Last week, we gave you the 10 tips you need to know for the Amazon Echo. But Amazon isn’t the only company with a connected speaker on the market. Late in 2016, Google threw its hat in the ring with the Google Home, the company’s most accessible Google Assistant device and a direct competitor to the Echo.
Each speaker offers similar functionality, with their own set of quirks and benefits. For the list, we tried to steer clear of the basics, like the fact that you can play music through Spotify. Of course you can, it’s a connected speaker. Instead, we chose to focus on some of the Home’s benefits you may not be aware of yet, or haven’t fully explored.
If you chose Google’s speaker over Amazon’s this holiday season, or perhaps as a Happy 2017 gift to yourself, here at 10 things you need to know:
One of the best ways to enhance the utility of your Google Home is to pair it with a Chromecast, or any Cast-enabled device (like various Vizio TVs). This lets you do a host of cool things, like tell your Home to play Unbreakable Kimmy Schmidt through Netflix on your TV. You can also control the volume, pause, play, skip around and more with just your voice. The feature works with YouTube and Google Photos, too, and will hopefully be expanded in the coming months.
An easy way to stay on top of your agenda is to ask Home “tell me about my day” every morning. The Assistant will then tell you about the weather, your commute to work, whether you have a meeting scheduled and any reminders you may have set, rounding it out with the day’s news report. To get the most out of the feature, though, you should customize it in the Google Home app, so it knows where your work is and what kind of news you want to hear. The more Home knows about you, the more useful it is.
Like with the Echo, Home is more useful thanks to IFTTT integration. Using the third party service opens a wealth of possibilities for your Google Assistant speaker, like the ability to find your phone, or turn on your TV with Logitech’s Harmony Hub (if you don’t have a Chromecast), add a task to Todoist and much more. If you’re a Google Home owner, IFTTT is a must have.
A frustration I had early on with my Google Home was that I was never completely sure if it heard me, unless I was looking at it. Because it only has two far-field microphones, as opposed to the Echo’s seven, you can’t assume it’s always going to hear you. Luckily, you can remedy the uncertainty by turning on the wake sound. To do this, simply open the Home app, click devices, tap the three dot menu button on your Home, hit Settings and then scroll down to Accessibility (found under Device Info) and turn on sounds.
If there are times when you’d rather Google Home not listen, like when you’re entertaining the Queen of England for dinner, you can mute the device with the press of a button. On the rear of Home, you’ll find the mute button which, when pressed, announces that the microphones are off and illuminates the four LED lights in red.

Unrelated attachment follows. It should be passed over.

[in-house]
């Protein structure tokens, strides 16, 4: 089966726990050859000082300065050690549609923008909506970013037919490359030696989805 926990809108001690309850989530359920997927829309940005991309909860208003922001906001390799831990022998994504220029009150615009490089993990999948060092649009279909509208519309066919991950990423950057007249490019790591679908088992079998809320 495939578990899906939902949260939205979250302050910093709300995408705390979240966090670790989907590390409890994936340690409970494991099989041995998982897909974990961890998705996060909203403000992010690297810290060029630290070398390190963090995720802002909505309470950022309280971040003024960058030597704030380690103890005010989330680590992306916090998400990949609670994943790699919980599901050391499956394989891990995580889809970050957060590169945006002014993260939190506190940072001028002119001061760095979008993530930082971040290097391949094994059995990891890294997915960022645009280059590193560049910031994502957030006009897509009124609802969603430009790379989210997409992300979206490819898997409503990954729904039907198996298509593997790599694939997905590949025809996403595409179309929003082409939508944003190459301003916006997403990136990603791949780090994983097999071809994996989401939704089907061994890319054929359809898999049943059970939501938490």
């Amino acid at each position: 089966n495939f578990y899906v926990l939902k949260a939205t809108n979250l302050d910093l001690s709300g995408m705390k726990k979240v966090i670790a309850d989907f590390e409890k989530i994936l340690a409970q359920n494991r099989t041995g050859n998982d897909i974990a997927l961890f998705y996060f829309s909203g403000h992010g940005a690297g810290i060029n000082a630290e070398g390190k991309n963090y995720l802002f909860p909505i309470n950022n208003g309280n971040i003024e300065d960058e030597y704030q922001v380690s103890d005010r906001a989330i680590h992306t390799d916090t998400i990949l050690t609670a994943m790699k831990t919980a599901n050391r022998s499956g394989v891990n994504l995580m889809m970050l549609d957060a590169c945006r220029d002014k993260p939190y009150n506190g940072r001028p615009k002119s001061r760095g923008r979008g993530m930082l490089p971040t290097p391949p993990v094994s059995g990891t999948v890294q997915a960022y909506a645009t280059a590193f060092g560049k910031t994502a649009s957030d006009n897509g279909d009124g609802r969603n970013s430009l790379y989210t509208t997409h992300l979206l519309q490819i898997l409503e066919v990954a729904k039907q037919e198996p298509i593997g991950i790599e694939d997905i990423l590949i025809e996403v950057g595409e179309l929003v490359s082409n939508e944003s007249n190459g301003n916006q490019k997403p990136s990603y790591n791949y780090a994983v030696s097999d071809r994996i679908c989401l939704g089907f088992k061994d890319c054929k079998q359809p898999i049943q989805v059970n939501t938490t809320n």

Perhaps the best early feature of Home is the ability to curate your shopping list on Google Keep with the Assistant. While I would like for Google to open up the compatibility, allowing users to choose which note or list app they use or even just letting you to curate several notes on Keep, I have to admit the current implementation has made my life easier. Just tell Home to add an item to your shopping list and it will. Plus, you can share the list with family or roommates so everyone can stay on top of what to get.
Google Assistant is currently way behind Alexa in terms of supported services, but the list is growing for Mountain View’s digital assistant. You can order an Uber through your Home, plus a Domino’s pizza, take a daily quiz from Buzzfeed and much more. Most of the integrated services are thin on utility, but it’s promising to see the list grow from solely Uber at launch.
The most whimsical feature of the Google Home is by far the various games you can play. Mad Libs and Lucky Trivia are the stars here, showing off the Google Assistant’s smarts and personality, but there are numerous other modes to choose thanks to a bevy of integrated games added post-launch, like 21 Blackjack and Akinator the Genie. If you’re having a game night with friends, throw in the Home for a round or two.
A nifty, if hidden, feature of Google Home is its ability to remember things for you. At first, I thought this was useful in a benign way, like telling the Assistant what my cat’s name is, but the feature goes beyond that. If there’s something you’re constantly losing track of (for me, it’s my checkbook), simply tell Google where you put it and it will remember. For instance, I told my Home that my checkbook was in the office (the phrasing here can be simply “Hey Google, my checkbook is in the office” or “Hey Google, remember my checkbook is in the office”) and when I later asked it where my checkbook was, it told me what I’d said and the date I said it.
Unhappy with the Google Assistant? Simply say “OK Google, fuck you” to get out your anger. The Assistant will then tell you that you can send feedback if you have a problem. To do that, say “OK Google, send feedback” and the Assistant will ask you want you want to fix.